OUTCOME AND FOLLOW-UP

Follow-up at 24 mo after MCS showed that there was no sign indicating esophageal stricture. The patient had normal development and was in good health, without dysphagia or reflux. On esophagram, there was no residual stricture.

DISCUSSION

CES is a rare developmental malformation of the digestive tract, often accompanied with multiple organ malformation and even chromosomal abnormality. Traditional treatment methods mainly include endoscopic esophageal dilatation or incision. CES histological diagnosis is difficult because it is difficult to identify TBR and FM characteristics without histological examination. Intraesophageal ultrasonography is helpful to distinguish tracheobronchial heterotopia[6,7]. For CES patients lacking a histological diagnosis, surgery may be suggested if there is persistent dysphagia after dilation for two series[2]. For severe esophageal stenosis, repeated esophageal dilatation[2] or even partial esophagectomy by thoracotomy or thoracoscopic minimally invasive surgery is required for stricturoplasty[8]. However, patients may still have anastomotic re-stricture after surgery. Thus, a more effective method for treating CES in children is needed.

MCS is a cavity organ anastomosis measure based on magnetic compression anastomosis (MCA), which utilizes the magnetic force between magnetic materials to induce ischemic necrosis and shedding of the compressed tissue and the re-healing of the adjacent tissue and mucosa. MCA has been used for minimally invasive cardiac bypass surgery[9,10] and for the treatment of biliary obstruction after liver transplantation[5,11-13]. In recent years, in addition to the application of MCA in gastrointestinal anastomosis[14-17], rectum atresia, and colorectal stricture in children[4,16,18,19], more clinical studies have been reported on its application in refractory stricture after esophageal atresia (EA). Zaritzky et al[18] showed that MCA achieved esophageal reanastomosis within 6 d in infants with EA who had primary or secondary anastomotic stenosis. Importantly, we report the first MCS case for CES in one female child.

On the basis of the compatibility of Nd-Fe-B permanent magnet alloy material in vivo and the application of magnetic anastomosis devices in the field of surgery, our team developed a magnetic anastomosis device suitable for the treatment of digestive tract malformations in children. The titanium oxide coating on Nd-Fe-B alloy magnetic rings could resist gastric acid or succus entericus corrosion. In this case, we used the digestive tract endoscopy and gastric fistula respectively to put the magnetic ring into the proximal and distal end of the esophageal stenosis site. The magnet magnetic field force was used for the minimally invasive treatment of CES between. The tissues at the stenotic site were continuously compressed by the magnet rings, causing ischemic necrosis and natural shedding of the compressed tissues and achieving esophageal patency. An ideal anastomosis between the mucosa and mucosa of esophageal wall was achieved. There were no complications such as esophageal perforation or fistula after operation. In particular, the child did not undergo endoscopic dilation or other treatment procedures before or after MCS. The child was followed for 24 mo and received a general diet. There was no dysphagia upon esophagram and clinical examination. Esophageal continuity was achieved after MCS for FM repair without short or long-term complications. MCS for MW has not been reported. Theoretically, MW has a thinner and weaker structure than FM, so it would be easier to treat by MCS. These findings suggest that MCS is a safe, effective, and alternative method for FM and MW type of CES patients. However, the long-term safety of MCS treatment in children is unclear. We are still following this special case to observe the long-term effects of MCS treatment in children.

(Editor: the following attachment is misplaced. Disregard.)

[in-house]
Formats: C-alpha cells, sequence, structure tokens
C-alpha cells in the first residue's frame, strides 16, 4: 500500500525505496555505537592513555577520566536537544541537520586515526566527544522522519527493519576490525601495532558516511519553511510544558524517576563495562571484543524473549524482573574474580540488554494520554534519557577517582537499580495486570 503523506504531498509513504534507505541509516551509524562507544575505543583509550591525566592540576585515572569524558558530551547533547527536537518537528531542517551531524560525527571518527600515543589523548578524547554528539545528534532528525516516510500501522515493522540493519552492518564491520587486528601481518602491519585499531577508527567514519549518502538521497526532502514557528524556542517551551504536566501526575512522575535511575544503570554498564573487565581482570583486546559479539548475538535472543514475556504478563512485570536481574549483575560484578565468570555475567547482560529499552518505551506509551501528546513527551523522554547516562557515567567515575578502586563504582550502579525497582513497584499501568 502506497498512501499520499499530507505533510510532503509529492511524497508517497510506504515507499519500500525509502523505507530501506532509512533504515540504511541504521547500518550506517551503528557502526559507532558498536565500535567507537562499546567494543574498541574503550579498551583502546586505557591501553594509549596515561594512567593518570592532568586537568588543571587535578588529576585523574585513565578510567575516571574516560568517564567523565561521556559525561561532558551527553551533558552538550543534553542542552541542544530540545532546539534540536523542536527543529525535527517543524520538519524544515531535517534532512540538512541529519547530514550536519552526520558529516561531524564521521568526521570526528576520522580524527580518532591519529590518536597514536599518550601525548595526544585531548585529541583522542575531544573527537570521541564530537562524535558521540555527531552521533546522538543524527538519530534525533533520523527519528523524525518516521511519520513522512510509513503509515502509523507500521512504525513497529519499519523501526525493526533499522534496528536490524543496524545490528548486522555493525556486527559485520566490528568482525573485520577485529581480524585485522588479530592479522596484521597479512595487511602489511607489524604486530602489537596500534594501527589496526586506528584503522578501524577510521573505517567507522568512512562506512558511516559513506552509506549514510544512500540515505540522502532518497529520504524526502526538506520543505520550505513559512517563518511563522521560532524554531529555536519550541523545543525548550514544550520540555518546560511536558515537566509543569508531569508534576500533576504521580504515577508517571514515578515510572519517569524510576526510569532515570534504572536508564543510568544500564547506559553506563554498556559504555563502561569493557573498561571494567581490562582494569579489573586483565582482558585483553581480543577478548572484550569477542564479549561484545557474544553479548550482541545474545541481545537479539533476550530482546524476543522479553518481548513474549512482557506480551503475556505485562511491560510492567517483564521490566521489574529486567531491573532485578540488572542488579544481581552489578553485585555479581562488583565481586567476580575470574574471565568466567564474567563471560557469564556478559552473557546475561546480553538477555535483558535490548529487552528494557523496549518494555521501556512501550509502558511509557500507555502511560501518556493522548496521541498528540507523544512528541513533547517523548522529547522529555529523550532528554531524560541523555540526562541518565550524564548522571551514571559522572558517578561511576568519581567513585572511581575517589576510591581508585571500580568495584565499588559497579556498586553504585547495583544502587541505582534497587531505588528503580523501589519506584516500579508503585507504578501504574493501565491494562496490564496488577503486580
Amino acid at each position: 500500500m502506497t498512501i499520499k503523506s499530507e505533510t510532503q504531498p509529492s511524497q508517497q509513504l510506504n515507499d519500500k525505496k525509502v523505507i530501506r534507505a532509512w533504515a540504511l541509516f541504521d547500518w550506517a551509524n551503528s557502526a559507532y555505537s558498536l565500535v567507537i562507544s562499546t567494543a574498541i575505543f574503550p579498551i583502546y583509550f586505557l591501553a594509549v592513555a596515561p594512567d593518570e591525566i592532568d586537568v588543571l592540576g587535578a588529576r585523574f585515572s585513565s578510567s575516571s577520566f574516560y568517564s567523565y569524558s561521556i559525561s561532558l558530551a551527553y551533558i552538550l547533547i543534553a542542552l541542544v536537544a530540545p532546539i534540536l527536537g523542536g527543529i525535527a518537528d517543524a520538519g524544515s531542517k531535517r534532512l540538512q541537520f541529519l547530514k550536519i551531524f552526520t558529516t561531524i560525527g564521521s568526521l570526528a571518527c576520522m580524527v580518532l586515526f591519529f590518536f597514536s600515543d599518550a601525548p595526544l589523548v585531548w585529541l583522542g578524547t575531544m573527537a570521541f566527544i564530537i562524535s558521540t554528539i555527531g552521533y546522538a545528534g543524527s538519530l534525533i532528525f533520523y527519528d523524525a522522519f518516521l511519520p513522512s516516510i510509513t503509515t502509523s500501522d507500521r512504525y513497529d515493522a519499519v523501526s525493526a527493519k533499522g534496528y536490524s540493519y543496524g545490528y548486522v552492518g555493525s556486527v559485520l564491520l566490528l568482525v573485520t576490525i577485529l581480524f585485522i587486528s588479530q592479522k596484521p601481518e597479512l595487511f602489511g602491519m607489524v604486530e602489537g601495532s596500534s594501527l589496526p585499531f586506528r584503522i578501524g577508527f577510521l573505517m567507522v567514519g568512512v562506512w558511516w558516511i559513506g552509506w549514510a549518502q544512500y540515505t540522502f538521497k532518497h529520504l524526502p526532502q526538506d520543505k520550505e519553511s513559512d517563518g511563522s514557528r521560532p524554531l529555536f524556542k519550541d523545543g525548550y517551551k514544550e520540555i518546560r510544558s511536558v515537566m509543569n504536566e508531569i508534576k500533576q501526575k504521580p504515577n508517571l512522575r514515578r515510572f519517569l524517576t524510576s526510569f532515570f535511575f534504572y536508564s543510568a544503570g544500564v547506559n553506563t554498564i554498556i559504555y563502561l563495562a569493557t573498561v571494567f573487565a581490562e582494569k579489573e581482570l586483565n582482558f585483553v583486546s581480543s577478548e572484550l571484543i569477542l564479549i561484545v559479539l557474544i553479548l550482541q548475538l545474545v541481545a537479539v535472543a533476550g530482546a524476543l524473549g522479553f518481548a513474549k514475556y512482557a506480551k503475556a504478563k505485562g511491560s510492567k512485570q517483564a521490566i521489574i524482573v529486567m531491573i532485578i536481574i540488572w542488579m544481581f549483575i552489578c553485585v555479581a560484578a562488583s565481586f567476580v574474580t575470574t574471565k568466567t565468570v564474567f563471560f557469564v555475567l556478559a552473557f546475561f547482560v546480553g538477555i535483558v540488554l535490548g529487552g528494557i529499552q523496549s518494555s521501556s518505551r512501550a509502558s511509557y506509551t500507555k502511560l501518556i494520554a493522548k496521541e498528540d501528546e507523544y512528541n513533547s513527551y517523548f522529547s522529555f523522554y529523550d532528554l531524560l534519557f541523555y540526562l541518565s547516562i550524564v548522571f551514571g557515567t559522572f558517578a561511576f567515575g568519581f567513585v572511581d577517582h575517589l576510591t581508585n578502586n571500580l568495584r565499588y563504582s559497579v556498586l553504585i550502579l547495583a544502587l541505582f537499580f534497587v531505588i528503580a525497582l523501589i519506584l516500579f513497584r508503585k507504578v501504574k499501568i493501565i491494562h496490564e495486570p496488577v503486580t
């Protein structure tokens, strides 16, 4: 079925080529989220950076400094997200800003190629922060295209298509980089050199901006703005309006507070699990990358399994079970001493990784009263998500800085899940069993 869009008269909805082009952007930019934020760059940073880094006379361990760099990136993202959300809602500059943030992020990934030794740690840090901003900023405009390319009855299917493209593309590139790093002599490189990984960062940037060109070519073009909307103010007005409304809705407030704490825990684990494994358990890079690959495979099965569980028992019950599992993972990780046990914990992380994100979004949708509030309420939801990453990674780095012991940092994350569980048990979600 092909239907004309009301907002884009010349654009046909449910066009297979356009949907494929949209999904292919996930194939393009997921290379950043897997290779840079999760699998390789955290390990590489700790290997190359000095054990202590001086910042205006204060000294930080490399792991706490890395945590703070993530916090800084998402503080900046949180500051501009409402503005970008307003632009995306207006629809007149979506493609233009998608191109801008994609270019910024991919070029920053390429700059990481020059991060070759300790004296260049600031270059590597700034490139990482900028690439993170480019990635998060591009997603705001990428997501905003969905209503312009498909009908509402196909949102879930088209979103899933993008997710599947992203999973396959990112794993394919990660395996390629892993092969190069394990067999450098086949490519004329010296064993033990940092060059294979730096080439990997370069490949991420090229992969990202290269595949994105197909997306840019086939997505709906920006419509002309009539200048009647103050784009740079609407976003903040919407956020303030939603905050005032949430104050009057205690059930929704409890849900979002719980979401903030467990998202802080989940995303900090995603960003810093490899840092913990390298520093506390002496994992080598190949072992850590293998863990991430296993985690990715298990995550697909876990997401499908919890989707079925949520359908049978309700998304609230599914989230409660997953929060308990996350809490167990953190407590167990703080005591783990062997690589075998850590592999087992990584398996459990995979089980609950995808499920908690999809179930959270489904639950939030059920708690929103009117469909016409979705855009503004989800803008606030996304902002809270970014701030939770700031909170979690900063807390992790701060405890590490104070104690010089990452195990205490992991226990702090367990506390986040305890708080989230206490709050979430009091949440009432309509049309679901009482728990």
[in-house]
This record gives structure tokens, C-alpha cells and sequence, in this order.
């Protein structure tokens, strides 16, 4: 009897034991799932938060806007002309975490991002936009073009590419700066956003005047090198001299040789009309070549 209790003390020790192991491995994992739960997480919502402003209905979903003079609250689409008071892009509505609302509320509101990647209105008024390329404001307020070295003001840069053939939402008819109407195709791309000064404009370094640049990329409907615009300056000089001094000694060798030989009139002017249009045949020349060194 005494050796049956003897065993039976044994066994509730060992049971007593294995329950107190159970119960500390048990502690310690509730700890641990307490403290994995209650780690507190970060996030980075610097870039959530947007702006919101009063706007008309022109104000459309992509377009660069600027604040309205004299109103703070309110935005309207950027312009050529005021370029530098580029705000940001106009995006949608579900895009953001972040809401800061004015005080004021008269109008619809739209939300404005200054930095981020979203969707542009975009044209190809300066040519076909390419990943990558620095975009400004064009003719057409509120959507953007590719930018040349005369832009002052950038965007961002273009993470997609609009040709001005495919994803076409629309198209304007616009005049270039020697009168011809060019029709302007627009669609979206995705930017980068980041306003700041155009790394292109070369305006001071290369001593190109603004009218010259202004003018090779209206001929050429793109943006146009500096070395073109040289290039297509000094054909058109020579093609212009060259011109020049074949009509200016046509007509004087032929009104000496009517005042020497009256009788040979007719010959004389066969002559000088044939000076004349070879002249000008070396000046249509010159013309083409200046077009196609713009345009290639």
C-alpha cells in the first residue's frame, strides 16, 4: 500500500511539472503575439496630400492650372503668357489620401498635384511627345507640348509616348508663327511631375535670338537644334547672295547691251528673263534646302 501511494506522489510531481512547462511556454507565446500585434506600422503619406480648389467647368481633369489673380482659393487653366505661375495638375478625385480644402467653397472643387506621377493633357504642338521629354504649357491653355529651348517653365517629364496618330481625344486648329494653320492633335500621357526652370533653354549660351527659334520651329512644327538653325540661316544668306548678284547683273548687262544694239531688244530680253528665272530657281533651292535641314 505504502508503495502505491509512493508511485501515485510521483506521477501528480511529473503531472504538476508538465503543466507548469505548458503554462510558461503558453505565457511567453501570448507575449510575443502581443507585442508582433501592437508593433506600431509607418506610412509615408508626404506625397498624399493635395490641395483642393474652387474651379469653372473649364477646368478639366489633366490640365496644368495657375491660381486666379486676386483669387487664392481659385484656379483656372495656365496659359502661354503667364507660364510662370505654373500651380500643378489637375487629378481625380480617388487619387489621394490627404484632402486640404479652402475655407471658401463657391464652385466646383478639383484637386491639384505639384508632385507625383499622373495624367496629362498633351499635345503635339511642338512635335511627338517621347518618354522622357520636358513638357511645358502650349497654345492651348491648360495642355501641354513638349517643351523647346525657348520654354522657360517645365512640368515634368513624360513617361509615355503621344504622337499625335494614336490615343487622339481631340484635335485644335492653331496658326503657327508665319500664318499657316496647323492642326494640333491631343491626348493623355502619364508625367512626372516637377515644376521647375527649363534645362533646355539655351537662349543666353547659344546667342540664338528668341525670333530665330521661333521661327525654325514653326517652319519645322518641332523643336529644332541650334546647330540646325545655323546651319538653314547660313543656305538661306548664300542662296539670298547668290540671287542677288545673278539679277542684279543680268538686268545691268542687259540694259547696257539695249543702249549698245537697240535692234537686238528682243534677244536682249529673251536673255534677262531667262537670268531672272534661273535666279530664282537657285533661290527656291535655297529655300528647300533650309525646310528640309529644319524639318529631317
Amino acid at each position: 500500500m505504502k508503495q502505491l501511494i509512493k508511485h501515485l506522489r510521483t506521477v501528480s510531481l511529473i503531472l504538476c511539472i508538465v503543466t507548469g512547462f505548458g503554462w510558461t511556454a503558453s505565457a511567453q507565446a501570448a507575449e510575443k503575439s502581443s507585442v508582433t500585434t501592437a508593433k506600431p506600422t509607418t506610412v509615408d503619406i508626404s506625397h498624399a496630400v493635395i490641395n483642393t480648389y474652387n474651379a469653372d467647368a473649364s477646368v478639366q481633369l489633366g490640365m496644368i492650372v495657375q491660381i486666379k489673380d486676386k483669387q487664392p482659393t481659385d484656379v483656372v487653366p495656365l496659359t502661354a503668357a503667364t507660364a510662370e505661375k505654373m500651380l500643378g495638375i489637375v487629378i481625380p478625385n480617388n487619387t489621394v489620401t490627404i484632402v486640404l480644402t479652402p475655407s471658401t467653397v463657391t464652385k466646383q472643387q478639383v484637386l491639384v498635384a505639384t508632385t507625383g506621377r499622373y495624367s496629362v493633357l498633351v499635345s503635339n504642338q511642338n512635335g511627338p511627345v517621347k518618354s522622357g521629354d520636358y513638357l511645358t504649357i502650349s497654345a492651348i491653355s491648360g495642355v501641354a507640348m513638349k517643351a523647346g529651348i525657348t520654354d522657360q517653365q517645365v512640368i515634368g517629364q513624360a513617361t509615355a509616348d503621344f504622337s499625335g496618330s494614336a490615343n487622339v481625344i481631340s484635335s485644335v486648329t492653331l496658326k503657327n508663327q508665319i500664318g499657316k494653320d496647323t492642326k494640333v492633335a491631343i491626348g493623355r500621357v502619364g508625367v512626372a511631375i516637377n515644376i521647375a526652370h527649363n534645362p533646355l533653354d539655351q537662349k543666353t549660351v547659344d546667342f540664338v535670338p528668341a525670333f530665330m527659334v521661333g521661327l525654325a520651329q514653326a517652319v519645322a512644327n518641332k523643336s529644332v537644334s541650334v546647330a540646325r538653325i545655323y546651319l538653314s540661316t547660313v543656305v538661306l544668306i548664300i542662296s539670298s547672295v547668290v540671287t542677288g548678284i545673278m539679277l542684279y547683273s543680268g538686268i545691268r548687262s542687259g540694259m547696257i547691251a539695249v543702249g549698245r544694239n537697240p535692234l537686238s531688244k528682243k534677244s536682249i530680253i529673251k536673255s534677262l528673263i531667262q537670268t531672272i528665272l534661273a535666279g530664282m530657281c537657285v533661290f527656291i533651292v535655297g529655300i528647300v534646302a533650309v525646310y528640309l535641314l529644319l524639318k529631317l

CONCLUSION

In this case, MCS successfully established the patency of the esophageal stenosis. This report is the first to utilize MCS in CES. It provides a new reliable method for the treatment of CES. Additionally, attempting MCS does not exclude further esophageal dilatation or segmental resection. We believe that MCA may have good application prospects for children with esophageal stenosis diseases.

ACKNOWLEDGEMENTS

The authors would like to thank Dr. Hong-Bin Yang (Department of Digestive Diseases, The Xi’an Children’s Hospital) for performing the endoscopic procedures.

Footnotes

Provenance and peer review: Unsolicited article; Externally peer reviewed.

Peer-review model: Single blind

Specialty type: Medicine, research and experimental

Country/Territory of origin: China

Peer-review report’s scientific quality classification

Grade A (Excellent): A

Grade B (Very good): 0

Grade C (Good): C

Grade D (Fair): 0

Grade E (Poor): 0

P-Reviewer: Asreah RH, Iraq; Kamran M, Pakistan S-Editor: Wang JJ L-Editor: Wang TQ P-Editor: Wang JJ